Monday, October 16, 2006
Aaron Marable is unshakable.
In this world that scoffs tradition and history, we're constantly reinventing the rules. The mantra's steady hum numbs us: Make it new, noticeable, a large bang on the limited attention span of the national mindscape. Art drives this infernal machine, crashing Big right into us every time we try to wade in. Look at my Installation! Hear my Loud Noise! It's in your face, full of slick innovation and flawless execution.
So little passion.
Such cold communion.
Then Marable saunters onto the scene with paintbrushes and panels and strikes a blow somewhere between what you knew and what you want. Someplace visceral that doesn't leave you bored.
Someplace where art is supposed to hit you.
"The man that can't visualize a horse galloping on a tomato is an idiot."
Marable's imminent show is a testament to his remarkable ability to hold his own among the realities of being a painter in this contemporary age. Despite a full-time job, he's in his studio six hours a day. Despite working in a medium declared dead (then resurrected, then declared dead again), he's a painter. Despite painting's looming, centuries-long history, he's prepared to work it more, finding new solutions and avenues to take it.
"Aaron Marable: Paintings" opens Friday at the Lawrence Arts Center. It's a sprawling collection populated with smaller themes, interests, and takes. Like electrons moving rapidly around a solid core, these paintings feed and bounce off the others' energy, coalescing into a whole mass that works as an accomplished body.
"Lonesome Cowboy Bill," an intimate portrait of a cowboy holding a bouquet of funeral flowers and snakes plays against "Beauty Rides Alone," a sweet, pretty-in-pink play at role reversal. These sympathetic idealizations then hover in the tension of "Benton's Breakdown," a nightmarish blend of icons in a bucolic setting weighted by a Guernica-esque violence presented as possibilities in a parallel time.
Again, Marable is unshakable.
Brought together, these paintings have the potential to fragment into a confusing and misleading show, one where the intent of the artist is lost during his search for a style. Instead, Marable's deft hand and firm love of the medium holds each scene together and ties one painting to the next.
The oldest of five boys, Marable was raised in Robinson, a tiny Kansas town (pop. 216) northeast of Lawrence. His religious family eschewed contemporary, television-driven culture. The boys were expected to read books instead, to go to church, and to see life without the dysphemistic slant of modern pop culture.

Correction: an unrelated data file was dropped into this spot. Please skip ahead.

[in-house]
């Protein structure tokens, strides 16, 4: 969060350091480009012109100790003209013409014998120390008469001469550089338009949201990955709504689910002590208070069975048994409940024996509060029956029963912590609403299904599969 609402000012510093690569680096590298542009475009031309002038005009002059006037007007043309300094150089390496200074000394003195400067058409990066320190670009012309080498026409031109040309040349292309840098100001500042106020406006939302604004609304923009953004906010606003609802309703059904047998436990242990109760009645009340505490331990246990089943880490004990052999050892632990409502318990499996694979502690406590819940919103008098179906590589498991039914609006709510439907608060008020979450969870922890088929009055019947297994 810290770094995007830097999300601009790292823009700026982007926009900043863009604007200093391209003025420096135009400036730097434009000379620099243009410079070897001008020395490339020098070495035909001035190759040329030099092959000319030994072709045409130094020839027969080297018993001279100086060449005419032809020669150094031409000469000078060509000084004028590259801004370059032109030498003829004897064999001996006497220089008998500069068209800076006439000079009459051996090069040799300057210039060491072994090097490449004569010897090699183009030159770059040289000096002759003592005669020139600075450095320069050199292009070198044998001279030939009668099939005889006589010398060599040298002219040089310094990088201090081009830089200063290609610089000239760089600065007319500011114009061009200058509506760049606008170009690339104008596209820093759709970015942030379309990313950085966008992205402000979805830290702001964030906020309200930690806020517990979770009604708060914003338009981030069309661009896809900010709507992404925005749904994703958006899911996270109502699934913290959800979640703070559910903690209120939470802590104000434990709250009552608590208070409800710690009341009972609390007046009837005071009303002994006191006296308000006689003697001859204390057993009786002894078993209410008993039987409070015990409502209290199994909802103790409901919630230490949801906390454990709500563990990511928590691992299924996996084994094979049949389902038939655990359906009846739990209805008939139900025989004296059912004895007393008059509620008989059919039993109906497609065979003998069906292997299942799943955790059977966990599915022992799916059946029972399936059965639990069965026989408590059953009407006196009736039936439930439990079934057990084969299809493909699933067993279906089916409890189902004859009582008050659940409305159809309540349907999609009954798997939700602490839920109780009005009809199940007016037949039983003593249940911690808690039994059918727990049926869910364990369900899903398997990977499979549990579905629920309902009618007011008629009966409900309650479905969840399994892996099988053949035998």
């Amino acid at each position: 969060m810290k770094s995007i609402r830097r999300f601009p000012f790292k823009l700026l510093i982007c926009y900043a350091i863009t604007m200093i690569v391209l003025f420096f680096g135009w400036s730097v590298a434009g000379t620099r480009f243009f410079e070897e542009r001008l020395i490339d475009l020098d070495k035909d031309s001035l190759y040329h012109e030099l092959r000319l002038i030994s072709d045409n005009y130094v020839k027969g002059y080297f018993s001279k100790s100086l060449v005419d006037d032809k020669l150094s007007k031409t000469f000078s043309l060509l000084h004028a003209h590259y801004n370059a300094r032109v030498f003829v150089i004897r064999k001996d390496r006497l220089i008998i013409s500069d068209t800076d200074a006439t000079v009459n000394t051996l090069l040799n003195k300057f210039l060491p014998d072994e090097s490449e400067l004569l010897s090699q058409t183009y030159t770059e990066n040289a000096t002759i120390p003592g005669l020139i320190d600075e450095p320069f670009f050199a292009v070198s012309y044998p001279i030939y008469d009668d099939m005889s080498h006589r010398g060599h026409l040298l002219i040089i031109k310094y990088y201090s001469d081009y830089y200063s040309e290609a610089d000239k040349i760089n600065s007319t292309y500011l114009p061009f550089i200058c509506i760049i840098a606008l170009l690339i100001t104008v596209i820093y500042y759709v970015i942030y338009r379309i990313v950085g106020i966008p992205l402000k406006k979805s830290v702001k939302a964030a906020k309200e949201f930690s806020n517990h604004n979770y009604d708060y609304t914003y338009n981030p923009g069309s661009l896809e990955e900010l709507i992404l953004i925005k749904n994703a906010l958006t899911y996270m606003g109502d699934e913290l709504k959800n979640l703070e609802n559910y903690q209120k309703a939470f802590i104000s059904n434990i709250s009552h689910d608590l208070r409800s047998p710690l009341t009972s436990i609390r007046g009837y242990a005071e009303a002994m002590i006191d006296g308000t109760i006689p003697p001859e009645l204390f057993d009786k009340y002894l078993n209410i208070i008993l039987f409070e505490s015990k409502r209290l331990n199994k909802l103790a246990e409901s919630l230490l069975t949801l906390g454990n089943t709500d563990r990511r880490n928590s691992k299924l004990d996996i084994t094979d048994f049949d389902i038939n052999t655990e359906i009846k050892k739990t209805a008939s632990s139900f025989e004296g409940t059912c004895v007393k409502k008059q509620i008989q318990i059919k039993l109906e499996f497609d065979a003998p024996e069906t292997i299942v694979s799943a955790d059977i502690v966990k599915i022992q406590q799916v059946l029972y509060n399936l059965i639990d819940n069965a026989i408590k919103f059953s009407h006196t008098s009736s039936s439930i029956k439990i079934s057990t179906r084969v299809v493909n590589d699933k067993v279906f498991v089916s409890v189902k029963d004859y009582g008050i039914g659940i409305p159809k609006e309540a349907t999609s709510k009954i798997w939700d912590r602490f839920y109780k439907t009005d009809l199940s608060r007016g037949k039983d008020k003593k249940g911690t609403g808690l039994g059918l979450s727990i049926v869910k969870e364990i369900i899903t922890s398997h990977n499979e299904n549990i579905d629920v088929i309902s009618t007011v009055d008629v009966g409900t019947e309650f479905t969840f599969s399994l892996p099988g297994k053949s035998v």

Aaron Marablediscusses "Benton's Breakdown."View audio slideshow (8 min.)
Perhaps this background, unmarred by society's hunger for the new, is why painting dug into him early and led him through a BFA at Ft. Hays State University. It may also be why he recognizes growth as a slow evolution.
"They are such fossils! I mean that constructively. Is not the very earth we stand upon built from the bones of the past?"
-Campbell McGrath, "The Secret Life of Capital"
Aaron Marablediscusses many of the paintingsin this show.View audio slideshow (40 min.)
Rather than face down art history, two generations of art-world laborers have set course in myriad directions in search of a new millennial language. The result is yet to be fully interpreted; however, this chaotic Babel has left most observers unable to hear or see what the hell is going on.
In contrast, Marable finds painting's history inspiring.
"It just makes sense with a lot of what I come from," he says. "The history of painting looms so large, but it's what a lot of people think of as art. It's the mighty yawp." (See Whitman's "Leaves of Grass.")
Marable's relationship with painting seems to be something he would have been forced to reckon with if he'd chosen, say, performance art instead.
"It's essentially my acceptance of my aesthetic, my sense of tradition being really important, it's this part of me," he says. "I came to realize all the artists I respected so much, it was not what they painted, but the process itself, the stroke-that's what makes the painting so powerful."
Being outside the current trends can also enliven an artist's direction. Similar to the weight of atmospheric pressure our lungs require, creativity breathes best when pushing against outside force.